On Sat, Mar 19, 2005 at 07:29:38AM +0900, Eric Hodel wrote:
> 
> 43 Things averages 46661 KB/Rails process (we peak at 200,000 
> pageviews/day running 40 processes FastCGI across 2 servers).  Most of 
> the time load hovers around 0.10 to 0.20 (we have dual 3GHz Xeons with 
> 2GB RAM), but peaks at about 0.50.

i'm surprised you're using so much memory.  is the 46MB number just
rss, or rss+shared?  i would expect your rss-per-process to be 1-10MB,
with >10MB being indicative of leaks, unless you're doing lots of
per-process caching, which doesn't make a lot of sense from a locality
perspective anyways.

> I was under the impression that Java takes up a much larger memory
> footprint, but have never actually used it so I can't say how much
> memory it takes.  I have no idea how much CPU an equivalent Java site
> would use.
> 
> Please provide some relevant data about how much memory/CPU a Java site 
> would need to have equivalent performance.
> 
> People have just managed to fit Rails into 64MB virtual servers.  I 
> doubt you could do the same with a Java app.

i can tell you that 64MB is quite doable with most j2ee containers, and
in fact i would argue it's easier to constrain memory usage with java
web apps than it is with ruby rails apps.  while it's not as hungry as
perl, ruby is pretty liberal with memory usage.

i've had containers with 20+ server threads use 25MB, and i bet you
could tune them even smaller than that if you stripped out non-essential
features.  it does depend on which container you use, though.  with
containers, you get a fixed cost for the container itself (10-20MB), and
then a per-thread overhead of 100-200KB.  just ruby itself on OS X takes
1.3MB rss per process, so you can see how much more memory ruby is
using for each handler...

as far as container memory usage goes, you can also use jvm switches to
set min/max limits for jvm memory usage, so you can force java to stay
within a given memory usage range, while the same is not true for ruby.
you still have to make sure you don't create too many request threads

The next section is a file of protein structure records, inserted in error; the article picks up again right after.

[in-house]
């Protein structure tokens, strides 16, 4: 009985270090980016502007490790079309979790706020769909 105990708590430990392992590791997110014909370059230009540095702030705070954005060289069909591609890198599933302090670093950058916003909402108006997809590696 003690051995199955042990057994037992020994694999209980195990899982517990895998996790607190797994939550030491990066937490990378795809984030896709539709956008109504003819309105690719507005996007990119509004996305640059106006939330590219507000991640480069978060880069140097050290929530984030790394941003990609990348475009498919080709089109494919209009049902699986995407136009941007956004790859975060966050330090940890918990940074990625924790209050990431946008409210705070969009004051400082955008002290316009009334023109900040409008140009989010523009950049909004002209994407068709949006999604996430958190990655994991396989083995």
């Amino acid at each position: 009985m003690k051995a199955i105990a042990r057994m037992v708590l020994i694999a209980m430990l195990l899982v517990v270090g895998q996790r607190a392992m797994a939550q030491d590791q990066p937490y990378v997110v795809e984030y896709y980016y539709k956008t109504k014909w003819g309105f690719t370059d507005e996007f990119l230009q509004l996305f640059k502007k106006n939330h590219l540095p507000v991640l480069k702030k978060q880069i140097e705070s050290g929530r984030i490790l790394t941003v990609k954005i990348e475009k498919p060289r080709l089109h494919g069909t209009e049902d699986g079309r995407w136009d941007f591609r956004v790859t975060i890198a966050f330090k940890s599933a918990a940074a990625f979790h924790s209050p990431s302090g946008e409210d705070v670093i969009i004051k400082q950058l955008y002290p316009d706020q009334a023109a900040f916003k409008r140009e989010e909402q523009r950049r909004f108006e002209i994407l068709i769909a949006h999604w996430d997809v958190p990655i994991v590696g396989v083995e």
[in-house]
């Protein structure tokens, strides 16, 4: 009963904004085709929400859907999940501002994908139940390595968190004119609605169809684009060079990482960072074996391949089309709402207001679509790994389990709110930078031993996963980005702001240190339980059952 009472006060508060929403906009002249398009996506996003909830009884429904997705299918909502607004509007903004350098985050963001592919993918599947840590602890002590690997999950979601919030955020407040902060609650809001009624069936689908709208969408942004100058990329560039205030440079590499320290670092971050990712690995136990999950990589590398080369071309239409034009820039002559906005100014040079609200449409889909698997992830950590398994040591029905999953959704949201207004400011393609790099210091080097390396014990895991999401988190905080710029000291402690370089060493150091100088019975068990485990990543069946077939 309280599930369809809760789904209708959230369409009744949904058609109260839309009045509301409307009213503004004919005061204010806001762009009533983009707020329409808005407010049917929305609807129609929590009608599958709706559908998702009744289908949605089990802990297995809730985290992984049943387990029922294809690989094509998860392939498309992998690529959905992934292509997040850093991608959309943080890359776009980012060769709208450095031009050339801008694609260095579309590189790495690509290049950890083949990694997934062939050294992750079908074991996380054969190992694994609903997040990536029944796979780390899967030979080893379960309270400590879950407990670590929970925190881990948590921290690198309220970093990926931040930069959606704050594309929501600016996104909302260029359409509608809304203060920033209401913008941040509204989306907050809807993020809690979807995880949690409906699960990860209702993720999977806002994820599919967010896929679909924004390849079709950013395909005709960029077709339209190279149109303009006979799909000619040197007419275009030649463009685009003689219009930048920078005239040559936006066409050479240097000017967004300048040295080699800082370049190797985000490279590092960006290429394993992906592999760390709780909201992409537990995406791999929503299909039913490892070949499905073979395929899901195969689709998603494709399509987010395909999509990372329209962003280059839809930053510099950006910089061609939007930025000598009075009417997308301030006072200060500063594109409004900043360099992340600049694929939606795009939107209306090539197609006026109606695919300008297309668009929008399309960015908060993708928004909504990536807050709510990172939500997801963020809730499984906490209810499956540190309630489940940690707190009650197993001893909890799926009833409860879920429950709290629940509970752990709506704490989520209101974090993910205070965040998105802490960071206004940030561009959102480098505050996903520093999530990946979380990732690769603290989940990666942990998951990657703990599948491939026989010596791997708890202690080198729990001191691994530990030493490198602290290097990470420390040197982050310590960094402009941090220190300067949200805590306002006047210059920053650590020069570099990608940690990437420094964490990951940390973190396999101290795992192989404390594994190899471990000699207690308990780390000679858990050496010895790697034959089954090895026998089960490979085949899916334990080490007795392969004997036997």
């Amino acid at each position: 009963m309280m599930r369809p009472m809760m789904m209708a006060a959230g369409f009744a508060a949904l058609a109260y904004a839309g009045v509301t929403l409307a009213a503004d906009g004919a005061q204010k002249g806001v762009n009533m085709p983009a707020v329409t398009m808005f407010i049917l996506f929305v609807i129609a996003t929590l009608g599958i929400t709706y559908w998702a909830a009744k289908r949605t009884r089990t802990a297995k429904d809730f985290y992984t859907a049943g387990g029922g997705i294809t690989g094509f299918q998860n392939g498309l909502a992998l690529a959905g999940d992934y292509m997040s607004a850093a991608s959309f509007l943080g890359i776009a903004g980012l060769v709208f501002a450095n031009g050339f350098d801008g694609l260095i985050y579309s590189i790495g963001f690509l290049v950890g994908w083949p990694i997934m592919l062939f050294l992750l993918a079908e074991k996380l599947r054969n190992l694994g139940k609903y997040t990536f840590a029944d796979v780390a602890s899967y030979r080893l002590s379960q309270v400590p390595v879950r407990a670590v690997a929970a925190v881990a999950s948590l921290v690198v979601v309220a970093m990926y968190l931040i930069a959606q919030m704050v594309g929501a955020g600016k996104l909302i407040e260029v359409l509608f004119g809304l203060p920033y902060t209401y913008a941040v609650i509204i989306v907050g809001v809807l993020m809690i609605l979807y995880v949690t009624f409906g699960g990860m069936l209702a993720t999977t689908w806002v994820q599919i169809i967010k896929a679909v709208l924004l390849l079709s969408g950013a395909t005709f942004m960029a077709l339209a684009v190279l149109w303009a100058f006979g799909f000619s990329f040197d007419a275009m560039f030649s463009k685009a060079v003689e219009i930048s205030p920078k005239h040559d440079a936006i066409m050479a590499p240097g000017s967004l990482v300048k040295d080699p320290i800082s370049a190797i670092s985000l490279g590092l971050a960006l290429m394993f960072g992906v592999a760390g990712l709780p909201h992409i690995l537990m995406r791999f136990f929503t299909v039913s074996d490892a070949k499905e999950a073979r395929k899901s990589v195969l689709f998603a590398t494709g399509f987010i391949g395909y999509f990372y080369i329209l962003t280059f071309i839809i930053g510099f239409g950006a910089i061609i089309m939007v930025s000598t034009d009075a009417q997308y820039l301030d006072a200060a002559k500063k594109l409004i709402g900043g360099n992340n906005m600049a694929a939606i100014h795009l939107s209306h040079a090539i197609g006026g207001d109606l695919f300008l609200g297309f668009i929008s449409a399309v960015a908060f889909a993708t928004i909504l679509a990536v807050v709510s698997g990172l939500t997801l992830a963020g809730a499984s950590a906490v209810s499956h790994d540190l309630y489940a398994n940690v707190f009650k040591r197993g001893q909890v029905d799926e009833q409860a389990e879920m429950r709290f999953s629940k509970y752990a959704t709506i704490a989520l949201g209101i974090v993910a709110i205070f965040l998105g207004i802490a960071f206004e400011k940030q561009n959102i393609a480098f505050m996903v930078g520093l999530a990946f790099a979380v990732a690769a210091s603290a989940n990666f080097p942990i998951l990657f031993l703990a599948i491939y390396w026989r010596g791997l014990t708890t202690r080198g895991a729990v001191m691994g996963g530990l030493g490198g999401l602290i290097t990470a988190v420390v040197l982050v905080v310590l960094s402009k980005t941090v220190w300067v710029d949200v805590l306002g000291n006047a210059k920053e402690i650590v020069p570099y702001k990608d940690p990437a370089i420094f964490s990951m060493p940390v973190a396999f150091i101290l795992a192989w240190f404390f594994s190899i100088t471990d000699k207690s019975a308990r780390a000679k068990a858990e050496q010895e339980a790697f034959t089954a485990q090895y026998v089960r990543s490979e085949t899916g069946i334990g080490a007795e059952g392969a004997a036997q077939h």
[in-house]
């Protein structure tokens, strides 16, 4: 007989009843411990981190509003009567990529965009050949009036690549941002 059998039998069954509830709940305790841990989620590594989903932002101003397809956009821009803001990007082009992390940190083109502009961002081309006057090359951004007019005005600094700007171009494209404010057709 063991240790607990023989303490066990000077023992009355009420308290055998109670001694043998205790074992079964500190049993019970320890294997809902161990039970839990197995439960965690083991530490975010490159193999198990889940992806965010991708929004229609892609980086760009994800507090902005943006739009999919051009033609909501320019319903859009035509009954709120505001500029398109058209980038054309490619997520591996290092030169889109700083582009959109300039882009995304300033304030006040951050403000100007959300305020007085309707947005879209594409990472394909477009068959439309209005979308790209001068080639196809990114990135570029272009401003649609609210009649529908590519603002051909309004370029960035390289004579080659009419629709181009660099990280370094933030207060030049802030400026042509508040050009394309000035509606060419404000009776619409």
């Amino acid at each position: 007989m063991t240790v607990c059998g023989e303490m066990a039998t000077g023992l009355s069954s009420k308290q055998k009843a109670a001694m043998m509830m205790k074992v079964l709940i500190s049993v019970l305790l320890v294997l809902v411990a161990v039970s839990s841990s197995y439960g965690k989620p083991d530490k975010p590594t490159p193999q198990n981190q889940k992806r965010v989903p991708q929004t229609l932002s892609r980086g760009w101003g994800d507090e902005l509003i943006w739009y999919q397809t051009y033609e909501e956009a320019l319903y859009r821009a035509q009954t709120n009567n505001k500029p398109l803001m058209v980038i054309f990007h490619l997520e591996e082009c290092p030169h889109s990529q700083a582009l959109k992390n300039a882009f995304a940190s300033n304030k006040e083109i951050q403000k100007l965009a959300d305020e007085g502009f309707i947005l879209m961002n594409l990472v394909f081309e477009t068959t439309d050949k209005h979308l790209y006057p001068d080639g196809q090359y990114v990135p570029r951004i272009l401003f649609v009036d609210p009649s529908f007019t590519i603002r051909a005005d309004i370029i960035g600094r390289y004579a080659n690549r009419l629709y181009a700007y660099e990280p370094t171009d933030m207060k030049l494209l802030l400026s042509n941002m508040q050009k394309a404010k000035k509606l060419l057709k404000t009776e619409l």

and get an OutOfMemoryError, but it is a cleaner failure mode versus
having the OS just kill your process without warning when you reach your
limit.

re: cpu usage, it would be interesting to do some benchmark comparisons.
the major containers out there are pretty mature and have a lot of
optimizations to help with GC; they reuse per-request objects, push
declarations to the widest scope possible, avoid destruction, etc.
servlets have deeper call chains when dealing with requests than webrick
does, but when you factor in the near-C speed of modern jvms with the
relatively mature containers out there, i would be surprised if rails
could handle requests with less cpu time expended per-request or handle
more aggregate requests per second than a servlet app.

of course, i don't think that being the market leader in speed or memory
usage is rails's goal.  it's a lightweight and agile web app framework
that lets you get things running 10x faster than any other framework out
there.  i think it's awesome, and the more i use rails, the more i like
it.

i just wanted to give some data points showing that java isn't the
memory/cpu hog it is sometimes made out to be.  i think rails is great
for rapid development and prototyping, and for running small to moderate
request loads, but if i'm deploying the app for enterprise request
rates, i'm probably going to port it to java for the final deployment.
hardware is cheap, but not that cheap.  :-)

doug

-- 
"Contrary to what most people say, the most dangerous animal in the
world is not the lion or the tiger or even the elephant.  It's a shark
riding on an elephant's back, just trampling and eating everything they
see." -- Jack Handey